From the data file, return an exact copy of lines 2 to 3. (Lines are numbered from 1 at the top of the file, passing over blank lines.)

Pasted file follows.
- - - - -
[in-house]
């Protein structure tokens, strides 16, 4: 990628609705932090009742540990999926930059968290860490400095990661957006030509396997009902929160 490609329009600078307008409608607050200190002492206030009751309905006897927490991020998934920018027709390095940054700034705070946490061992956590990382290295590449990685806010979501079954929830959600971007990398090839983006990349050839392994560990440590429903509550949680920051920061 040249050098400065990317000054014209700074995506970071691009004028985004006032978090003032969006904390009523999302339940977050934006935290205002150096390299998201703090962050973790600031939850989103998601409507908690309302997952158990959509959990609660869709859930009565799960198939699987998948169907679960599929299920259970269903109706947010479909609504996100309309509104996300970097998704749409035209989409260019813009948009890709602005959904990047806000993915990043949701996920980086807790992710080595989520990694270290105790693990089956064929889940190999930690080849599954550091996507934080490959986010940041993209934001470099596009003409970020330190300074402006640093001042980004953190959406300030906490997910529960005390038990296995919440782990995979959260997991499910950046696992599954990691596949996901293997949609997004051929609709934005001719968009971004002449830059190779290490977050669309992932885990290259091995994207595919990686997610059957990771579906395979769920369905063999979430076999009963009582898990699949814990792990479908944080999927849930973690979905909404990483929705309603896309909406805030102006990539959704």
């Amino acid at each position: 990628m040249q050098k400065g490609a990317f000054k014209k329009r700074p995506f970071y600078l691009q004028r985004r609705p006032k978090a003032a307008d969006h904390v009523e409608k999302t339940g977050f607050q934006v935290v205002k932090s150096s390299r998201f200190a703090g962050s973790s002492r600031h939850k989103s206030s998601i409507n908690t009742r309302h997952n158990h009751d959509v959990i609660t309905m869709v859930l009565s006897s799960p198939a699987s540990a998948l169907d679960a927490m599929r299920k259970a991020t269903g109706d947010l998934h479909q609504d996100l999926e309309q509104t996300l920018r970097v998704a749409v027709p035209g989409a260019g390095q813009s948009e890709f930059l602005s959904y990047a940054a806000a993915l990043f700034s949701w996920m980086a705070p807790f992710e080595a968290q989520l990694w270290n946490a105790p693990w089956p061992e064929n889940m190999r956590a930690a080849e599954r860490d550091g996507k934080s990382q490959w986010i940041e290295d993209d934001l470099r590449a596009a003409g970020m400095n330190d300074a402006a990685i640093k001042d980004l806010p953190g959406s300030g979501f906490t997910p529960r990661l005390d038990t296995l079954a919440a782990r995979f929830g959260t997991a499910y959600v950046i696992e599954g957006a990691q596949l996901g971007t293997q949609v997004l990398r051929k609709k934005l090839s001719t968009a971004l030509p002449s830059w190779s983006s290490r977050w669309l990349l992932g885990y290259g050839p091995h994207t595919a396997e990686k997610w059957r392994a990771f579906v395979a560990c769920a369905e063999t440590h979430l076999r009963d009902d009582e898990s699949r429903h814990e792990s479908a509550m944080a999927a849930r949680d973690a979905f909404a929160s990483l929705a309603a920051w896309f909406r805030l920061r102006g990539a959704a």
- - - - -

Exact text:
């Protein structure tokens, strides 16, 4: 990628609705932090009742540990999926930059968290860490400095990661957006030509396997009902929160 490609329009600078307008409608607050200190002492206030009751309905006897927490991020998934920018027709390095940054700034705070946490061992956590990382290295590449990685806010979501079954929830959600971007990398090839983006990349050839392994560990440590429903509550949680920051920061 040249050098400065990317000054014209700074995506970071691009004028985004006032978090003032969006904390009523999302339940977050934006935290205002150096390299998201703090962050973790600031939850989103998601409507908690309302997952158990959509959990609660869709859930009565799960198939699987998948169907679960599929299920259970269903109706947010479909609504996100309309509104996300970097998704749409035209989409260019813009948009890709602005959904990047806000993915990043949701996920980086807790992710080595989520990694270290105790693990089956064929889940190999930690080849599954550091996507934080490959986010940041993209934001470099596009003409970020330190300074402006640093001042980004953190959406300030906490997910529960005390038990296995919440782990995979959260997991499910950046696992599954990691596949996901293997949609997004051929609709934005001719968009971004002449830059190779290490977050669309992932885990290259091995994207595919990686997610059957990771579906395979769920369905063999979430076999009963009582898990699949814990792990479908944080999927849930973690979905909404990483929705309603896309909406805030102006990539959704």
């Amino acid at each position: 990628m040249q050098k400065g490609a990317f000054k014209k329009r700074p995506f970071y600078l691009q004028r985004r609705p006032k978090a003032a307008d969006h904390v009523e409608k999302t339940g977050f607050q934006v935290v205002k932090s150096s390299r998201f200190a703090g962050s973790s002492r600031h939850k989103s206030s998601i409507n908690t009742r309302h997952n158990h009751d959509v959990i609660t309905m869709v859930l009565s006897s799960p198939a699987s540990a998948l169907d679960a927490m599929r299920k259970a991020t269903g109706d947010l998934h479909q609504d996100l999926e309309q509104t996300l920018r970097v998704a749409v027709p035209g989409a260019g390095q813009s948009e890709f930059l602005s959904y990047a940054a806000a993915l990043f700034s949701w996920m980086a705070p807790f992710e080595a968290q989520l990694w270290n946490a105790p693990w089956p061992e064929n889940m190999r956590a930690a080849e599954r860490d550091g996507k934080s990382q490959w986010i940041e290295d993209d934001l470099r590449a596009a003409g970020m400095n330190d300074a402006a990685i640093k001042d980004l806010p953190g959406s300030g979501f906490t997910p529960r990661l005390d038990t296995l079954a919440a782990r995979f929830g959260t997991a499910y959600v950046i696992e599954g957006a990691q596949l996901g971007t293997q949609v997004l990398r051929k609709k934005l090839s001719t968009a971004l030509p002449s830059w190779s983006s290490r977050w669309l990349l992932g885990y290259g050839p091995h994207t595919a396997e990686k997610w059957r392994a990771f579906v395979a560990c769920a369905e063999t440590h979430l076999r009963d009902d009582e898990s699949r429903h814990e792990s479908a509550m944080a999927a849930r949680d973690a979905f909404a929160s990483l929705a309603a920051w896309f909406r805030l920061r102006g990539a959704a």